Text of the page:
Once the UK leaves the EU, the GDPR will no longer have direct effect on UK businesses which are only established in the UK. If a UK business does have an establishment in another EU member state the GDPR could apply to the UK business as a consequence of its linkage to the EU based business. In any event, post-Brexit, the GDPR will expressly apply to any UK businesses which offer goods or services to individuals in the EU or monitor individuals in the EU.

Any transfers from the EU to the UK (as a non-EU state) will only be permissible, without further legal justification, if the UK can demonstrate that it offers adequate protection for personal data. In the absence of adequacy, any EU business transferring personal data to the UK would need additional legal justification e.g. individuals’ consent, EU model contracts or binding corporate rules.

Until we have more clarity on the exit process, we would suggest that businesses:
  1. keep up to date on statements from the Information Commissioner and the Department of Culture, Media and Sport
  2. undertake at least a high level audit of compliance with the UK’s current DPA
  3. review where the business and any group companies are established 
  4. check whether the activities of the UK business include offering goods and services to, or monitoring the activities of, EU individuals.

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Brexit – what will change for IT, e-commerce and digital services?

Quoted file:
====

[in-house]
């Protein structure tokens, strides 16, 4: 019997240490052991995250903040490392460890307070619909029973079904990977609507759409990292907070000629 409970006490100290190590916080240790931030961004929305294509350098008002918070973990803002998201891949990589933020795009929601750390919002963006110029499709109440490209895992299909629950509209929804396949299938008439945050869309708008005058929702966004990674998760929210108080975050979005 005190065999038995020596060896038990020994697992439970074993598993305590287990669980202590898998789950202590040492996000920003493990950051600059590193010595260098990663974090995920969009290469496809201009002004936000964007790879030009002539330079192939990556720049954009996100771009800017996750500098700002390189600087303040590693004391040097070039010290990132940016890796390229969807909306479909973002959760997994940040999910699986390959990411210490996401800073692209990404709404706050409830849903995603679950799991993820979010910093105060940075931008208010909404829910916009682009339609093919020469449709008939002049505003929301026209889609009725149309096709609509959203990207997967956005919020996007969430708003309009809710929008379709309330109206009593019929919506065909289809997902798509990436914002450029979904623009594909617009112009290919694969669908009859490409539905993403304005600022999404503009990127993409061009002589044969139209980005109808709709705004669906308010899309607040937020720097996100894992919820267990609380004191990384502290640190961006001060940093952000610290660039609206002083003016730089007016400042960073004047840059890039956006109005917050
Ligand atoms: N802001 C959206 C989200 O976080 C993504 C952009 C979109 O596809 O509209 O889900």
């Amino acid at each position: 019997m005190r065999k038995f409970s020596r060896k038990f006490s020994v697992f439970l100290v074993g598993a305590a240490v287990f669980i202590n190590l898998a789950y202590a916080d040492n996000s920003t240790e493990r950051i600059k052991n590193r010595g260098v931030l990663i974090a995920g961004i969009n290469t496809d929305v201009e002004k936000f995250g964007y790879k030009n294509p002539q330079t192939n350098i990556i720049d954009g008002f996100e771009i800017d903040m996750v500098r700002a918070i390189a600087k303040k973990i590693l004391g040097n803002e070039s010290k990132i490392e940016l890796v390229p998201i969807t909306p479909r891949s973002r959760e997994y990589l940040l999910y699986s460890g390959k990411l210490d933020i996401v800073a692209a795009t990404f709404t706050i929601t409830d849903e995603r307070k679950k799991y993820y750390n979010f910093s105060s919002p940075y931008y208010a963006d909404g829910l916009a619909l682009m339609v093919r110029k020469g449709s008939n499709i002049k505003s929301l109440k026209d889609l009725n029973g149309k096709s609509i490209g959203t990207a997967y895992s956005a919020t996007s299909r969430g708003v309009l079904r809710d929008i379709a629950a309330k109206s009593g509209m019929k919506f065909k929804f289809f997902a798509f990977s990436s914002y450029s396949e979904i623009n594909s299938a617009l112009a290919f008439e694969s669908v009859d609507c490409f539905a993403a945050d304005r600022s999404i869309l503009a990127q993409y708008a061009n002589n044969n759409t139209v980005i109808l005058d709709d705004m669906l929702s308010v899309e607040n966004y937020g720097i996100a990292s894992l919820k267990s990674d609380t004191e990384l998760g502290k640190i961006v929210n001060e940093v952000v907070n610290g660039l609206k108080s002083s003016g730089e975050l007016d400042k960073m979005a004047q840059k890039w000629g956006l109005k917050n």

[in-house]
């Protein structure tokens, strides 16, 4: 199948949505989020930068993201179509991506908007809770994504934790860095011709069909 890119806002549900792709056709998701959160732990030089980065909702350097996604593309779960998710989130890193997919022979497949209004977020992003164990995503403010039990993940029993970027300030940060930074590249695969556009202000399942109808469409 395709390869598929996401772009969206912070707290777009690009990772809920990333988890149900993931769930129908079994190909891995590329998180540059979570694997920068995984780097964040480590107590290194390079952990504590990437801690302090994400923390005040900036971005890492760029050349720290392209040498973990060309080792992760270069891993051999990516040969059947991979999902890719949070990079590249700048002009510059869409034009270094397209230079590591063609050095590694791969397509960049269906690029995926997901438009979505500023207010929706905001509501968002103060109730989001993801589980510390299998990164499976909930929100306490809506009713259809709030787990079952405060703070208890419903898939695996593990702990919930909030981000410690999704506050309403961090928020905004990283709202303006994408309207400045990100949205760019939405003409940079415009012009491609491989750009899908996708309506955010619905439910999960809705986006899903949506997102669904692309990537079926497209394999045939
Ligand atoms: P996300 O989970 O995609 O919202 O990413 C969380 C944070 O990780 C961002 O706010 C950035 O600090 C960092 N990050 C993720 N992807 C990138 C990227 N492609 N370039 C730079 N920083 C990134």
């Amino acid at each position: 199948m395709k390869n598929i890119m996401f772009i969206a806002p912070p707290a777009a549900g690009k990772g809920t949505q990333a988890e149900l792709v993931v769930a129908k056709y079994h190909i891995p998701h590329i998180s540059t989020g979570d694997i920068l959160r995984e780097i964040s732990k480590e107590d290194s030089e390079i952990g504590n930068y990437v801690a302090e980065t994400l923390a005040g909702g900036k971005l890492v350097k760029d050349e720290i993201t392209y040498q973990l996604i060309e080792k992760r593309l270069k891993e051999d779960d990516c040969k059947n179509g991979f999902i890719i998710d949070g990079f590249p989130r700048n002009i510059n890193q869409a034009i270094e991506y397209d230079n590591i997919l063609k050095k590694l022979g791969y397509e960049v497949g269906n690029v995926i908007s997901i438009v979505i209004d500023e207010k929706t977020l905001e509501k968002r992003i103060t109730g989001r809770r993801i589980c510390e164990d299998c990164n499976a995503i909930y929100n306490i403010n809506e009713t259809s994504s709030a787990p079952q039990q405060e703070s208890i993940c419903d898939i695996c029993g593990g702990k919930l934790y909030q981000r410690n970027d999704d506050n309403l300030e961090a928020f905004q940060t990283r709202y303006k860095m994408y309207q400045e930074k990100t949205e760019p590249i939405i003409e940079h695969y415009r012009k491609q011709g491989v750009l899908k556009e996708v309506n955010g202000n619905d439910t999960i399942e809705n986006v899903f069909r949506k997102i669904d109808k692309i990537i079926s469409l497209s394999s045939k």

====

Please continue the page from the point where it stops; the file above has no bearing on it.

Businesses will need to be alive to the potential impact on e-commerce and the provision of digital and electronic services. This is currently governed by the Electronic Commerce Directive.

The EU has been working towards a Digital Single Market to reflect the physical single market, with the aim of allowing better access to the same online goods and services at reduced costs, promoting common data protection laws, and increasing the adoption and acceptance of digital services.

The UK’s exit from the EU could mean that UK businesses would not be able to participate in the Digital Single Market as freely as they have to date, or may find that they are disadvantaged online compared to EU based suppliers. Regulations which favour EU over non-EU businesses for instance could be imposed within EU countries.

Brexit – potential implications for UK employment law

A recent government document has suggested that there could be “up to a decade or more of uncertainty” dealing with an exit, future arrangements with the EU and trade deals with countries outside the EU. Sarah Hooton looks at the likely implications for UK employment law.

Click here to read the full article

Brexit and beyond: navigating the challenges ahead

Our Brexit hub provides useful information on the key areas that are likely to be affected by Brexit, the priority issues for any business or organisation and practical guidance to help you navigate the challenges ahead.

Visit the Brexit hub >

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The content on this page is provided for the purposes of general interest and information. It contains only brief summaries of aspects of the subject matter and does not provide comprehensive statements of the law. It does not constitute legal advice and does not provide a substitute for it.

Declan Cushley

Declan Cushley

Partner and Head of IP and Commercial Group